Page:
Price (left) and Dadachova (right) with federal science minister Kirsty Duncan.

Price, Dadachova join nuclear medicine experts

The University of Saskatchewan is known for its pioneering role in nuclear medicine with the cobalt-60 technology developed in the early 1950s that revolutionized cancer treatment around the world.

The U of S is again on the leading edge of nuclear medicine, thanks to two researchers recently recruited from New York and the state-of-the-art facilities that support their work.

Eric Price and Ekaterina (Kate) Dadachova say the presence of an isotope-producing cyclotron, combined with a radiochemistry “hot” lab at the university’s Saskatchewan Centre for Cyclotron Sciences (SCCS), was the critical factor in bringing them to Saskatoon.

“What makes SCCS a unique facility is that it gives researchers the opportunity to design and ultimately produce new drugs,” said Ghislain Boudreault, manager of the SCCS. “These outstanding researchers are leading teams to design new targeted ‘smart’ drugs for cancer, and in particular are at the forefront of addressing antibiotic-resistant bacterial infections, HIV and fungal infections.”

Recruited to the U of S chemistry department from the Memorial Sloan Kettering Cancer Center research hospital in New York City, Price was named Canada Research Chair in Radiochemistry in December. Meanwhile, the Russian-born and educated Dadachova spent 16 years researching the use of radioimmunotherapy in cancer and pathogen treatment at the Albert Einstein College of Medicine in New York. But lack of access to an isotope-producing cyclotron was a hindrance to expanding the research.

“I came here because there is a major concentration of facilities,” said Dadachova, Fedoruk Chair in Radiopharmacy and a professor in the College of Pharmacy and Nutrition. “I’ve never seen a place where you have in one location a research hospital, a veterinary hospital and a cyclotron, plus a synchrotron.”

With researchers Chris Phenix and Humphrey Fonge already working at the SCCS, the university now has a unique critical mass of researchers in nuclear medicine, Boudreault said. He noted the cyclotron produces fluorodeoxyglucose—or FDG—a radioactive sugar molecule that is delivered five days a week to Royal University Hospital where it is injected into patients undergoing diagnostic imaging Positron Emission Tomography (PET) scans.

Because cancer cells have a higher metabolic rate than normal cells, they take up more of the radioisotope-containing glucose molecule. As a result, during radio- active imaging scans, the tumours glow in stark relief to the rest of the body. This provides a more accurate picture of how far a cancer has advanced compared with using X-rays or CT scans. Metabolic anomalies can be detected at a very early stage, which translates into earlier treatment and saving lives.

A similar approach can also be used to deliver a radioactive drug to cancer or infectious disease sites for treatment purposes, not just for detection of the disease. The key is to find a receptor within the tumour onto which the drug can attach itself. “If you have a molecule that will bind to that receptor, you can piggyback your radioactive isotope onto that,” Price explained. “Instead of having the patient undergo external beam radiation therapy, you can inject the radioisotope into the person and it’s going to go just to the tumour.”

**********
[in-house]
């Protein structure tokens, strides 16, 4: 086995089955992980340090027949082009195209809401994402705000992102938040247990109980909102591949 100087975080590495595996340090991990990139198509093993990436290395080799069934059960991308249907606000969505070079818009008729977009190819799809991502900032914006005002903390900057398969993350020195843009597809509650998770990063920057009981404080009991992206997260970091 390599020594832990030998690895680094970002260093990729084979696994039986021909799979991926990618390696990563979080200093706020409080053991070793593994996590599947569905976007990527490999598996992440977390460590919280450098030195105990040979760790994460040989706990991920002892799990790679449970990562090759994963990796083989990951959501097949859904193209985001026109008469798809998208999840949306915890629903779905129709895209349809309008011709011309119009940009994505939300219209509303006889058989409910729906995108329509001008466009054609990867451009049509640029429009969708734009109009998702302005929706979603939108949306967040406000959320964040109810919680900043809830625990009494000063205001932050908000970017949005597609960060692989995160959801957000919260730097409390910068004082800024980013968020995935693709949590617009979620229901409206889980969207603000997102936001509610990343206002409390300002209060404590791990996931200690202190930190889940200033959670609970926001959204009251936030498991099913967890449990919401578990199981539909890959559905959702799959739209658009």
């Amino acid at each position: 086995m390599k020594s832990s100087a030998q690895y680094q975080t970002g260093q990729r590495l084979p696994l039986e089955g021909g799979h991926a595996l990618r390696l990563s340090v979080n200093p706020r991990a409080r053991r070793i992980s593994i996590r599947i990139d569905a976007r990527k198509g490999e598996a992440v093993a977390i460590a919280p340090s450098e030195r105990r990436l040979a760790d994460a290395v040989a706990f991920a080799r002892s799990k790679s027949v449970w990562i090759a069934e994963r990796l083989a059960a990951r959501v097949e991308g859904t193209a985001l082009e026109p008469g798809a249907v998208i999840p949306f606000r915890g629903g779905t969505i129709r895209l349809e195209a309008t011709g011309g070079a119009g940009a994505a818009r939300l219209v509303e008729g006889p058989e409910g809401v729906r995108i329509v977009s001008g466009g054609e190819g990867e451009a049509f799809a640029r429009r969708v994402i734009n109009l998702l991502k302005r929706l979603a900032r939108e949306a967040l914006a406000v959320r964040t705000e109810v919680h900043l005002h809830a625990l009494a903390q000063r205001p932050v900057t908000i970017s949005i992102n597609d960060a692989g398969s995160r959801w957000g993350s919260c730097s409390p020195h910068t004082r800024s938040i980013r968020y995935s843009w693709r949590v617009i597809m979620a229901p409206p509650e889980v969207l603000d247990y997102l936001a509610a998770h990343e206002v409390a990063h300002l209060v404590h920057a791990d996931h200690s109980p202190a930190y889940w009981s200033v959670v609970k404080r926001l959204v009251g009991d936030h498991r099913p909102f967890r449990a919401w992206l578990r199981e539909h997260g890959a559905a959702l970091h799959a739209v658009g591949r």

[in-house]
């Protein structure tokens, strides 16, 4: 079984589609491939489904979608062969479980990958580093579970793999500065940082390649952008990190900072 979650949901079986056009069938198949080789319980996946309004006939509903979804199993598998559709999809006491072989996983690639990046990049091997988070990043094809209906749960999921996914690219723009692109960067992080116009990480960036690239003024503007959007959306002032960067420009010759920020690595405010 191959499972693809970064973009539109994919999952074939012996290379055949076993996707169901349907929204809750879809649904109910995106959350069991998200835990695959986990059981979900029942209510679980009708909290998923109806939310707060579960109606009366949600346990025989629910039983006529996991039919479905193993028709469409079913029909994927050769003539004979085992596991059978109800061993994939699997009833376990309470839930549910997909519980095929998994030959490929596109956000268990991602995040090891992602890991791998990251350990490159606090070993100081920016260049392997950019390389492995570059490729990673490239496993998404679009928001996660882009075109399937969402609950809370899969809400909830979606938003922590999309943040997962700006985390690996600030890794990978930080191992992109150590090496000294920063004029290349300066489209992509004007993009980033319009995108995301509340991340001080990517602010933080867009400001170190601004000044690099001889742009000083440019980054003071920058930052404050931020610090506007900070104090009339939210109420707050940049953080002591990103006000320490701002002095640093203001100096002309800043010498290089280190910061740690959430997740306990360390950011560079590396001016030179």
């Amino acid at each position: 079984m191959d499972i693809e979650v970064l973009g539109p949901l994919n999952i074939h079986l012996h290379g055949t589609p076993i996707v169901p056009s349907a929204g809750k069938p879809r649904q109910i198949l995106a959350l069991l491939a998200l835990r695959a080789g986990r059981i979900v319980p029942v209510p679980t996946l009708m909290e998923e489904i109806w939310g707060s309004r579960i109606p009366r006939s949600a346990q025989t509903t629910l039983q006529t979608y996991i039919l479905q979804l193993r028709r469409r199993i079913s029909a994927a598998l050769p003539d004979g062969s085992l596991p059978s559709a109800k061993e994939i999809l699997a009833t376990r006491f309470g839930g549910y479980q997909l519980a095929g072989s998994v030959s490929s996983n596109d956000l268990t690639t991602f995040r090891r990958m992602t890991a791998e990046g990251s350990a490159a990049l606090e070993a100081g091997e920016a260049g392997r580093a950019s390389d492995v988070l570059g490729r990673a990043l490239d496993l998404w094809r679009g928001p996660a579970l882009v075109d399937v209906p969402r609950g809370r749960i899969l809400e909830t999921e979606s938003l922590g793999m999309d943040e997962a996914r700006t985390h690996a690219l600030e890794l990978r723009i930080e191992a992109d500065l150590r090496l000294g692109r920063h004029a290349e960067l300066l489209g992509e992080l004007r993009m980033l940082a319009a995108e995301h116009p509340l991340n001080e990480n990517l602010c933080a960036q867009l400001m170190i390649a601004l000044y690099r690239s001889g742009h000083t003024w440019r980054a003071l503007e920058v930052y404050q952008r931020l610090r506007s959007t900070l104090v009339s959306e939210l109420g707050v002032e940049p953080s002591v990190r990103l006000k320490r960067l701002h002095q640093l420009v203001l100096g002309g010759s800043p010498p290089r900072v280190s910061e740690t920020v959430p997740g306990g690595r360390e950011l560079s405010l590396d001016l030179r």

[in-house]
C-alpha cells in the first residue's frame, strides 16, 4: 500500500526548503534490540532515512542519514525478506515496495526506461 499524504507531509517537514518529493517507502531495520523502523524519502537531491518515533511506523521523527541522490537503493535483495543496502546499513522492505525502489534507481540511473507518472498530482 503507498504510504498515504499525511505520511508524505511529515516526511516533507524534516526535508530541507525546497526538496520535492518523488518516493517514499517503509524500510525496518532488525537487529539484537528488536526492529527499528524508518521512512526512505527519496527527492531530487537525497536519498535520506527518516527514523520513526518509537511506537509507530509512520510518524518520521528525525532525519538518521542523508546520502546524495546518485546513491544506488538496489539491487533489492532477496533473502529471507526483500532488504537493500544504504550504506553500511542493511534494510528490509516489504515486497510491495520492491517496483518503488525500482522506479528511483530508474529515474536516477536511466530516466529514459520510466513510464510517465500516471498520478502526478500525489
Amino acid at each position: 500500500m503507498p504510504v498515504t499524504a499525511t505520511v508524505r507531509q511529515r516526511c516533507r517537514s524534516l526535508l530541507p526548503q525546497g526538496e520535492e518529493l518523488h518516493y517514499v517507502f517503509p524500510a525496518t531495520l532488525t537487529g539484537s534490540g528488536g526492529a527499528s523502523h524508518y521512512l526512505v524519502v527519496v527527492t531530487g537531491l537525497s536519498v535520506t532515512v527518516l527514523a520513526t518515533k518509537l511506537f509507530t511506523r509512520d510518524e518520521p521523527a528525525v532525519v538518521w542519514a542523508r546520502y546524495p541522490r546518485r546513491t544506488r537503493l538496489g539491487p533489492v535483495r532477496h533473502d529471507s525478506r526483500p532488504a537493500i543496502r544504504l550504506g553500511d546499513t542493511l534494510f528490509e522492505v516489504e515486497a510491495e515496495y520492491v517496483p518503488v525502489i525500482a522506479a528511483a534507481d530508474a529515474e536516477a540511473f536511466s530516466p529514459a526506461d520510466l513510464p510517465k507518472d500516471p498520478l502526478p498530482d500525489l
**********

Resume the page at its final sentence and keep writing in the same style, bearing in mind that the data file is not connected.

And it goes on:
A major area of Price’s research is to develop molecules that chemically tether new radioactive metals onto cancer-targeting proteins, so that they stay tightly attached.

“If the tether is not strong, the (isotopes) come free, and instead of going to the tumours, they go to the bones, the kidneys and cause damage,” he explained.

Dadachova is working with a drug company to continue work begun in New York on human trials of a new radioimmunotherapy for use in patients with metastatic melanoma. She hopes to get approval from Health Canada to continue this human trial with patients at RUH. She is also investigating how radioactive drugs injected into the body can target hard-to-combat pathogens, including fungal infections in immuno-suppressed people and bacterial infections that have become resistant to multiple types of antibiotics.

“There are a lot of multi-drug resistant pathogens. Especially for those patients who are immuno-sup- pressed, you can load them up with antibiotics but nothing will help,” she said. “That’s why we need alternatives for antibiotics and antifungals.”

She sees possibilities for using Western College of Veterinary Medicine research facilities, in collaboration with veterinarian Dr. Elisabeth Snead, to test how promising radioimmunotherapy could destroy fungal infections in companion dogs. This work, which would be a first, could lead to human trials in the future.

Her team in New York made medical news by using a radioimmunotherapy drug to target and destroy both latent and active samples of the HIV virus taken from patients, as well as killing HIV-infected cells behind the experimental human blood brain barrier. She said advancing this work to human trials is especially important because anti-viral drugs, which can suppress HIV for years, do not work in the brain—the place where the virus resides and causes inflammation of nerve tissues.

“A lot of HIV patients experience cognitive decline because the anti-viral drugs cannot cross into the brain. Patients end up in an Alzheimer’s-like state,” she said. “We have to find a way to penetrate the blood brain barrier and kill the infected cells there.”


Murray Lyons is a communications contributor with Research Profile and Impact at the U of S.

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